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1604. Eyes only for the Secretary. McCloy, Stevenson and Akalovsky met with Mikoyan, Kuznetsov, Zorin, Dobrynin, Menshikov and Zhukov from 7 to 11 pm Thursday(1) night. Mikoyan started in aggressive mood, insisting on suspending quarantine now, saying that was U Thant's intention. We repeated that the agreement was embodied in the correspondence between Chairman Khrushchev and President Kennedy and left no uncertainty that the hail and pass quarantine could not be suspended until the Red Cross inspection was in effect. This seemed to bother Mikoyan considerably, but after some further discussion he dropped the matter. When asked how far away the nearest Soviet ships were, he replied four or five days. We pointed out that in that event, if Red Cross inspection was established quickly, few if any Soviet ships would have to pass the present quarantine. He said Thant had agreed with him that the US should suspend quarantine during the interval.
Mikoyan then asked if we were working now to formalize the agreement between us. We replied there were only three questions: Red Cross inspection, inspection and verification of removal of weapons, and the guarantee to Cuba; and saw only one difficulty in reaching an agreement, namely Castro's rejection of verification. Mikoyan made long speech insisting on linking Castro's five points with Soviet-US agreement and charged US with drawing attention to only "temporary" questions while overlooking "cardinal" questions. He said we obviously did not want to hear about interests of others and were only concerned with our own interests. He went on to suggest certain reports should be made to United Nations and that a formal document or protocol should be executed, and that he wanted negotiations to commence formally on basis of the letters, including Castro's five points,(2) between the US, Soviet and U Thant. Later he asked if Cuba should not be included in the discussions, repeating again and again that we must discuss Guantanamo and the other points relating to normalizing the situation in the Caribbean with UN presences in Cuba, in the US and in other parts of the area, to see that agreement adhered to. Castro, he said, was Prime Minister of independent state and we can't evade assurances of non-aggression against Cuba, that we were withdrawing from our commitments and must discuss everything, that they must know the US position in order to tell Castro.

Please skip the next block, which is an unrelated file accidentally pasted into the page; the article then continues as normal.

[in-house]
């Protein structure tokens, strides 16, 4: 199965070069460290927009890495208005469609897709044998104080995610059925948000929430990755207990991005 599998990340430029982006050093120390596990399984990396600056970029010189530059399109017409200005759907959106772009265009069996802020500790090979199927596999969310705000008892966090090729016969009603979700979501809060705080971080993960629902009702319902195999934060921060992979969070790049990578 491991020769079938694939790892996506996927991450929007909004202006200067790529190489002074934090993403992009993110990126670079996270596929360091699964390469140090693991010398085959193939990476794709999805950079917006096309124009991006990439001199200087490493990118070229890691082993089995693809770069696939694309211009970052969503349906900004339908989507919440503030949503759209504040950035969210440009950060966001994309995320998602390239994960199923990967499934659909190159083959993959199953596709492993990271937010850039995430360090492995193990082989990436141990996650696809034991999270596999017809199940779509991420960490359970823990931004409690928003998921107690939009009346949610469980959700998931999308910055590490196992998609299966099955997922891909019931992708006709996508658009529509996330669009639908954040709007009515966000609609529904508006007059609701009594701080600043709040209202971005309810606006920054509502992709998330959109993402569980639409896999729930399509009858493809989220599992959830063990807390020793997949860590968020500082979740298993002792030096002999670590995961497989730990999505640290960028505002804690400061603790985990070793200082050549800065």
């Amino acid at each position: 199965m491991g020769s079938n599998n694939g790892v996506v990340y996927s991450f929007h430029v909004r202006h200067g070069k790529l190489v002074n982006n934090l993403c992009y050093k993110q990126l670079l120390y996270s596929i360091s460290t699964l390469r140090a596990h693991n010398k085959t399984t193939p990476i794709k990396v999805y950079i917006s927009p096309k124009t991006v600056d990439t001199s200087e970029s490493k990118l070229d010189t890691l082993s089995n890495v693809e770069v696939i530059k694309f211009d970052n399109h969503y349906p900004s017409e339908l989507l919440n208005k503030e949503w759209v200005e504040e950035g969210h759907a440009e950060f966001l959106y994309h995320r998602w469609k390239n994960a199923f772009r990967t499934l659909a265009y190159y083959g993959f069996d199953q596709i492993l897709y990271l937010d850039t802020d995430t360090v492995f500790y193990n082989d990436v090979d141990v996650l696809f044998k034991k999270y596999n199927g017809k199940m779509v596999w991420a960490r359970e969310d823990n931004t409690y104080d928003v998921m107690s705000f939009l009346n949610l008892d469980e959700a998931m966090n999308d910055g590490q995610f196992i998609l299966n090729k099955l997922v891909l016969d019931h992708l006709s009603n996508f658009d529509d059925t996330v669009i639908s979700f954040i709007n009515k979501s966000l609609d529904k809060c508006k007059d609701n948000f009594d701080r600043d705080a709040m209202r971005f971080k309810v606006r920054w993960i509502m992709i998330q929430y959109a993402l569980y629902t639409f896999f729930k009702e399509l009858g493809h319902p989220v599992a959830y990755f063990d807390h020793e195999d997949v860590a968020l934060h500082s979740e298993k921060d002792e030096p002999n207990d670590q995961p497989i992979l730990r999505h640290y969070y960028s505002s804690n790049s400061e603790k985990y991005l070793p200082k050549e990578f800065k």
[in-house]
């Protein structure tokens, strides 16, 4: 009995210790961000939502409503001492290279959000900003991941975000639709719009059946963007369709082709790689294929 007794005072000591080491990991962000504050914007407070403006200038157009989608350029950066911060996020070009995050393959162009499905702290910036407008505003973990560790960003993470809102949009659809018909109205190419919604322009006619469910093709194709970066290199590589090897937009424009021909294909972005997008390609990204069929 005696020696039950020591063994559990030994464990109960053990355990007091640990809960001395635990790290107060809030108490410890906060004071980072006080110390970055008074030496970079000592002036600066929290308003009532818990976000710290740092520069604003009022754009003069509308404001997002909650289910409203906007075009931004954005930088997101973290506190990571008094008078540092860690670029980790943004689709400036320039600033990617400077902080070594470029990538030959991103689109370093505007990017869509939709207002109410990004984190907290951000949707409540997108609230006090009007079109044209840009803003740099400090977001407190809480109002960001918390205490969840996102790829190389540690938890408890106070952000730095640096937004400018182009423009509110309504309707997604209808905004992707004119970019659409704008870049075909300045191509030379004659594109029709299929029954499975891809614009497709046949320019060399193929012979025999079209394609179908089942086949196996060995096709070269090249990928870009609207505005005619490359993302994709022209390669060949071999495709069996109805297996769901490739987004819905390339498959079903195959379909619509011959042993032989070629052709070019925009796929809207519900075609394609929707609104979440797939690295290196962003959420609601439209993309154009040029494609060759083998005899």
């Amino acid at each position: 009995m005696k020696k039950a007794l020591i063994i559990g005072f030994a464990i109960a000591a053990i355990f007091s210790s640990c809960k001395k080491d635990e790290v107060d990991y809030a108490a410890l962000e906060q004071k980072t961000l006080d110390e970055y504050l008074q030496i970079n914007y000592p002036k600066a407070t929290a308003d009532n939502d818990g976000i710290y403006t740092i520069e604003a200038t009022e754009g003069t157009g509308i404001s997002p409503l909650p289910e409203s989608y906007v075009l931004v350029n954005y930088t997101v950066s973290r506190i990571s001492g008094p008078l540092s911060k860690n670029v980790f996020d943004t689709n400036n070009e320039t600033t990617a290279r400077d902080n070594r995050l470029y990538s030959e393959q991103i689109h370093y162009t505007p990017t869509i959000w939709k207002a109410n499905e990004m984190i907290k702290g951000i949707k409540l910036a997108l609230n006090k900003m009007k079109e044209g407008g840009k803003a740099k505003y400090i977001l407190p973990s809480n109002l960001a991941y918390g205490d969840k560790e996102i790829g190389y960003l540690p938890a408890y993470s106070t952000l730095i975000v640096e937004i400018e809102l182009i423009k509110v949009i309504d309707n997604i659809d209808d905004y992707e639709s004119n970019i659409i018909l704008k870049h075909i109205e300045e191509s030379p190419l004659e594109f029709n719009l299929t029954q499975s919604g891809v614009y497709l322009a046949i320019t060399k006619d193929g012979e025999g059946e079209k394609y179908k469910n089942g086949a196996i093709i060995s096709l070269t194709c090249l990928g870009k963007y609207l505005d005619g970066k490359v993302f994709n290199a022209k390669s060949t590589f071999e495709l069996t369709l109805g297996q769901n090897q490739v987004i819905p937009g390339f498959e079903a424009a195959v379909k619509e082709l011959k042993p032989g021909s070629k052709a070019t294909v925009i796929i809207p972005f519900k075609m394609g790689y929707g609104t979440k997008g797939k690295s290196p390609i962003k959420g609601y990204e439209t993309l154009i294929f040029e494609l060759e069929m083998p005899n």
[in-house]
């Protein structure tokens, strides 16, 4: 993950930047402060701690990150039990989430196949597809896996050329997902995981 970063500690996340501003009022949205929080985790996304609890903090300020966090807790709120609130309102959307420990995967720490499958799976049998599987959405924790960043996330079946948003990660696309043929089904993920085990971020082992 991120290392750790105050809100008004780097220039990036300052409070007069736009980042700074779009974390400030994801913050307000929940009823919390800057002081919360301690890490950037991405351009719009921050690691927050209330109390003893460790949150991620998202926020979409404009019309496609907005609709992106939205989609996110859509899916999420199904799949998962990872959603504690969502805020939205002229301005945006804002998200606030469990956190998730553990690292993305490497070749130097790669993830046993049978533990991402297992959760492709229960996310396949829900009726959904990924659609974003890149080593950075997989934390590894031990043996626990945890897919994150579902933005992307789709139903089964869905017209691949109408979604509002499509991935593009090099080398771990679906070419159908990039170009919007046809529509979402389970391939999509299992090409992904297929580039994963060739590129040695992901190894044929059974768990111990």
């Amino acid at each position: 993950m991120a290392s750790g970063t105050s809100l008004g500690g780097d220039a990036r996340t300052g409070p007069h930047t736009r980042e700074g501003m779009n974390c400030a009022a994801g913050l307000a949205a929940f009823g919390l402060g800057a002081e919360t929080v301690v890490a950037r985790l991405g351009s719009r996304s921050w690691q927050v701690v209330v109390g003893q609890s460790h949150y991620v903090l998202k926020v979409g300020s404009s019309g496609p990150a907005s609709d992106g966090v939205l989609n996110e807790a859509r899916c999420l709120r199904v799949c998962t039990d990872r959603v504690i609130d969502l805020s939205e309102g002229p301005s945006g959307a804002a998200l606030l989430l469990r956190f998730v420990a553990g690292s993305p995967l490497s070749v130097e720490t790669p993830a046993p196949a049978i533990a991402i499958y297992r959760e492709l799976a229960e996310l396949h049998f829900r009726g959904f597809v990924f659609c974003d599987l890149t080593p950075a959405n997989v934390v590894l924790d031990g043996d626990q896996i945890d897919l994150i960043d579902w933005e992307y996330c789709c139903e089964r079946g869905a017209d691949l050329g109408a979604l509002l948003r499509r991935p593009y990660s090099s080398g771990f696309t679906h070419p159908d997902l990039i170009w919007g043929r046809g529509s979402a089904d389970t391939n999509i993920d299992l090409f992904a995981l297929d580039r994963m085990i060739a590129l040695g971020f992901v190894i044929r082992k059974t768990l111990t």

We repeated over and over that we must stick to this problem and this problem only and could consider no other questions. We added that Castro could raise any questions he pleased and that they would be dealt with at the right time and that we were concerned with one question only and that was between the US and Soviet Union. He went back again and again to his insistence that we were by-passing the other side, including lifting the blockade and normalizing the situation, that the whole understanding would have to be formalized in documents registered with the United Nations and approved by the Security Council, and that we can't disregard the demands of Castro. Following our insistence that we can negotiate only one problem and that any discussion of Guantanamo in connection with it was out of the question, he remarked that the Soviet Union had never raised Guantanamo, which was a Cuba-US problem, but that the US should discuss the other four points.